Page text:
My phone rings constantly with sellers who do not know what they need to know before selling a Sacramento home. They think they know because they watch HGTV, which is not a documentary. Hate to say. It’s a reality show. Not necessarily real. But it’s good entertainment, and sometimes I watch HGTV for its amusement factor, but I would not rely on it. People have all sorts of ideas of what they need to do before selling a Sacramento home. From replacing the carpeting (and I want to scream no, no, no) to painting all of the walls white. Both, not necessarily good options.
I see so much wasted money on fixing up a home before selling. It’s not really the seller’s fault. They are fixing up the home they way they might want to buy a home, and the two are not mutually exclusive. Trends change. Times change. And all real estate is local, btw. Sacramento real estate is different than, say, selling homes in Pasadena or Miami. Yesterday I spoke with potential sellers who are investing in landscaping. They replaced the fence in the back yard and think they should get all of that money back upon resale. They probably won’t. Most of their ideas about preparing the home for sale won’t payoff.
While putting a concentrated effort into improving curb appeal is always a good idea, curb appeal can often be accomplished through good old fashioned sweat equity instead of spending money on landscaping or trees. Trim the bushes back from the windows, trim the trees so you can see the house; mow the lawn, seed dead grass. Plant a few colorful flowers. But don’t dump $20,000 into landscaping in hopes you will get it back.
Most home buyers today want to see granite counters, and granite is relatively cheap. They want clean lines, neutral colors and with few exceptions, white kitchens are not always the best way to go. I would not remodel a kitchen simply because it is white. But if you have a choice between stainless or black appliances over white, pick one of those two options. Install a few hanging pendants. Put in a pre-rinse faucet and redo the floor. Replace the hardware on the cabinets for a fraction of the price of replacing them.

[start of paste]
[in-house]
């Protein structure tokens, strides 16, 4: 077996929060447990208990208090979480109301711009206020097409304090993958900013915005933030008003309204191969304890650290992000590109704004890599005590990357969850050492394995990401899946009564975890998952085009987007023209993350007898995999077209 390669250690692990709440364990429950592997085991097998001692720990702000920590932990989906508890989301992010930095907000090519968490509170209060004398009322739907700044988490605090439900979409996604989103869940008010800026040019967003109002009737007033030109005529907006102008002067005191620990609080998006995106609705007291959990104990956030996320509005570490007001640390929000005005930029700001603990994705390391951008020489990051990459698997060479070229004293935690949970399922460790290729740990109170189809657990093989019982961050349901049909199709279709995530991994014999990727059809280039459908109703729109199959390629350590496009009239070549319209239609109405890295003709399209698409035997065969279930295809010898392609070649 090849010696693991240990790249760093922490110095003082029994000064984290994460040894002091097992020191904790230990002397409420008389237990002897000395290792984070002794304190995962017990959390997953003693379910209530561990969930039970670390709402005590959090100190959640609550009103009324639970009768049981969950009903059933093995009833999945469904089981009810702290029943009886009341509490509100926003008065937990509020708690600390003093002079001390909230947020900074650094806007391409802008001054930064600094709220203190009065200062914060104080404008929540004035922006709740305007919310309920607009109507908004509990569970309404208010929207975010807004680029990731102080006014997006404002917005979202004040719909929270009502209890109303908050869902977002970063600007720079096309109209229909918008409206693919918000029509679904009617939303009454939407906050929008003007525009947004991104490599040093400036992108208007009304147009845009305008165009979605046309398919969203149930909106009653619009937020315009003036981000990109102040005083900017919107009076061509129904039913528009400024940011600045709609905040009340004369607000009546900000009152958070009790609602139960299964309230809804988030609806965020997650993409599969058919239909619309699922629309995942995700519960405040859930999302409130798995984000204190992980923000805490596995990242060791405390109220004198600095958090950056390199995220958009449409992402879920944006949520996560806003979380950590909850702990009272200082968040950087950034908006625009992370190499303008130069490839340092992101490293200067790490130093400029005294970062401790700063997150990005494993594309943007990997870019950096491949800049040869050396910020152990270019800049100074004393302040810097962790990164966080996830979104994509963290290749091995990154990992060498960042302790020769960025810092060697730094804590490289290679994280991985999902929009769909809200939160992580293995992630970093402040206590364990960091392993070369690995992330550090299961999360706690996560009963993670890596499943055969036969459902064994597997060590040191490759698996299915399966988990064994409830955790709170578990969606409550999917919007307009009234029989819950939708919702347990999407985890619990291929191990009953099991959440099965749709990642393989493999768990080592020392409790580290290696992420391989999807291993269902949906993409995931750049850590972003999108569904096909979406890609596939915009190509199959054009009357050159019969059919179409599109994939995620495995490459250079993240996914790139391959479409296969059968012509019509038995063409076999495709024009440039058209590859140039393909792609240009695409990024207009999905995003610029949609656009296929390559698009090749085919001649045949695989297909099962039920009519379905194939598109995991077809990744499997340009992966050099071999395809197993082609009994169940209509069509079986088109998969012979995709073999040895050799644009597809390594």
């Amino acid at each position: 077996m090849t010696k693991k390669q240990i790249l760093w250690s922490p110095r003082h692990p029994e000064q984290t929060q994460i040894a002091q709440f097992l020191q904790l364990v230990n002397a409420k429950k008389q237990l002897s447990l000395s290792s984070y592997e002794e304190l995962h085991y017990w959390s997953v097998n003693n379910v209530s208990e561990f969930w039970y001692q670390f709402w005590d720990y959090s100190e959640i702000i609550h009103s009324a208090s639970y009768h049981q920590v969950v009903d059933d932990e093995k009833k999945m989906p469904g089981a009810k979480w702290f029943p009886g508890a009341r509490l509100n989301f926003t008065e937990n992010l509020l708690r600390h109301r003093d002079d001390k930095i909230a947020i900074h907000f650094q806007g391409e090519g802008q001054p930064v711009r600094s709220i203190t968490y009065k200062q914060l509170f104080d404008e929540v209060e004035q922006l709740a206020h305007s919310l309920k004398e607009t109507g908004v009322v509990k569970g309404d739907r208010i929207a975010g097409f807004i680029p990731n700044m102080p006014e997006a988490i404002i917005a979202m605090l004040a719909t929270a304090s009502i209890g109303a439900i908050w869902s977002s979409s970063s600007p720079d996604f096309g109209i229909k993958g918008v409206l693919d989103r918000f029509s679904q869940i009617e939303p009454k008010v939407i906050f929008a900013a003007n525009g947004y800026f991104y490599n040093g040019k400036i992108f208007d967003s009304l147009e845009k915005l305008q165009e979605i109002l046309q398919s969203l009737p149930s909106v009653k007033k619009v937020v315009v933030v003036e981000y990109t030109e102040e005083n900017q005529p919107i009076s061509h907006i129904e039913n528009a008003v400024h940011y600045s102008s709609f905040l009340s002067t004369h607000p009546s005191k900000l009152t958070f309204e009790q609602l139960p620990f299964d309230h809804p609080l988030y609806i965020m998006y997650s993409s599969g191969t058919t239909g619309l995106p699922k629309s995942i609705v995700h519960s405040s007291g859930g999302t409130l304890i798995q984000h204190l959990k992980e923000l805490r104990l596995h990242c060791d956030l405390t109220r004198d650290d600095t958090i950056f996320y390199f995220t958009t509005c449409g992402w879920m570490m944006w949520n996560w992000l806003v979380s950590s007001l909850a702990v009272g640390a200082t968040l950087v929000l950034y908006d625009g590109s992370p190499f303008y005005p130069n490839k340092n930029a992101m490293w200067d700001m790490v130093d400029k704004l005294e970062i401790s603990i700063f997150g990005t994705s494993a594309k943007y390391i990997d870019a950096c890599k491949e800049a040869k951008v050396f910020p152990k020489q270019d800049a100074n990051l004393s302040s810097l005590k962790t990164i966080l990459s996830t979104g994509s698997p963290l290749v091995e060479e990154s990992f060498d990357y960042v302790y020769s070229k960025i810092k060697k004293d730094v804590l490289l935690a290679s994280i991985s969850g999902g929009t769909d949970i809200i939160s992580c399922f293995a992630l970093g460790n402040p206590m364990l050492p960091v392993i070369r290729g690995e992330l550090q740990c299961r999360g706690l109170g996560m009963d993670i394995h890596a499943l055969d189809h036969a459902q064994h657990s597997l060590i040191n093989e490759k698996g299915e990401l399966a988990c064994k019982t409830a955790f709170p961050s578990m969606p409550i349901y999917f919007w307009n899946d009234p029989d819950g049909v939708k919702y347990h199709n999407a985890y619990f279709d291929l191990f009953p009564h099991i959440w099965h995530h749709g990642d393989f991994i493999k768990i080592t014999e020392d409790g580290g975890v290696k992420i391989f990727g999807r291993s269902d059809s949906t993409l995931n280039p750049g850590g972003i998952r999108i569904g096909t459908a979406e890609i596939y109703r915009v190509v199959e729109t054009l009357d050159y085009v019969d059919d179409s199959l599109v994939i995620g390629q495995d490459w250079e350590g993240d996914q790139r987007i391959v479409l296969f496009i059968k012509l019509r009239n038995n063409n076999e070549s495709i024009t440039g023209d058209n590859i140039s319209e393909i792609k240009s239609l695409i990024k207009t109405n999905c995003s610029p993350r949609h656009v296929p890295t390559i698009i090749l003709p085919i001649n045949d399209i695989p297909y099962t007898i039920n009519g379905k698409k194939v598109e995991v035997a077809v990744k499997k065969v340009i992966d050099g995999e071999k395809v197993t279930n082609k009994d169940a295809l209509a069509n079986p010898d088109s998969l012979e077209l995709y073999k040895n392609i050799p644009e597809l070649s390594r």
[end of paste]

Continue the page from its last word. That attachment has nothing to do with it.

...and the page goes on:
But don’t take all of this verbatim because every home is different. Your best bet is to call an experienced Sacramento Realtor who can give you accurate and up-to-date information on what do to before selling a Sacramento home. But be sure this is the agent with whom you intend to list. Agents don’t work for free. If an agent comes over to your home to help you out, it is because you intend to hire that agent as your listing agent.
Another sign of our slowly recovering real estate market is home staging is making a big comeback in Sacramento, especially among Elk Grove homes. For years, we had so many short sales in the midst of a down real estate market that many sellers did not stage their homes because they didn’t have to, wasn’t needed. How do you know if a home needs to be staged? Because some homes don’t.
First and foremost is how hard will it be to sell that home? Are there other factors about the home that could discourage a buyer from making an offer such as bad condition, horrible location, unreasonable price? It is a home that most buyers don’t want to buy? I also look at the competition. What else will a buyer see when they tour other homes nearby in this same price range. If other homes are staged, yours better be, too.
It’s not really the buyer’s fault that a buyer can’t visualize potential or, more important, feel the emotional tug of a home. Door opens, they walk inside, they immediately know whether they like the home in 3 seconds. The rest of the tour reinforces that original perception. It gets better or it gets worse depending on their first emotion.
Buyers try to “rule out” buying homes just as much as they “rule in” buying homes. Some believe in fate, whether or not you may agree with that premise, a perception of fate might be the buyer’s reality and you go with the flow. Curb appeal hits them first and the interiors second. Third they tend to look for the amenities they have told their agent they want, but they’re not nearly as analytical as sellers might expect. Staging a home helps to overcome barriers.
This is why it’s generally a good idea to make that home as attractive as possible and set the stage to encourage an offer. Just sold today another home in Elk Grove that was on the market for almost 3 weeks without staging at an attractive price point. After home staging, whammo. Two offers. It works like this all of the time. This is not an isolated situation. You’ve gotta remove all of the objections, and one way to do that is to stage the home.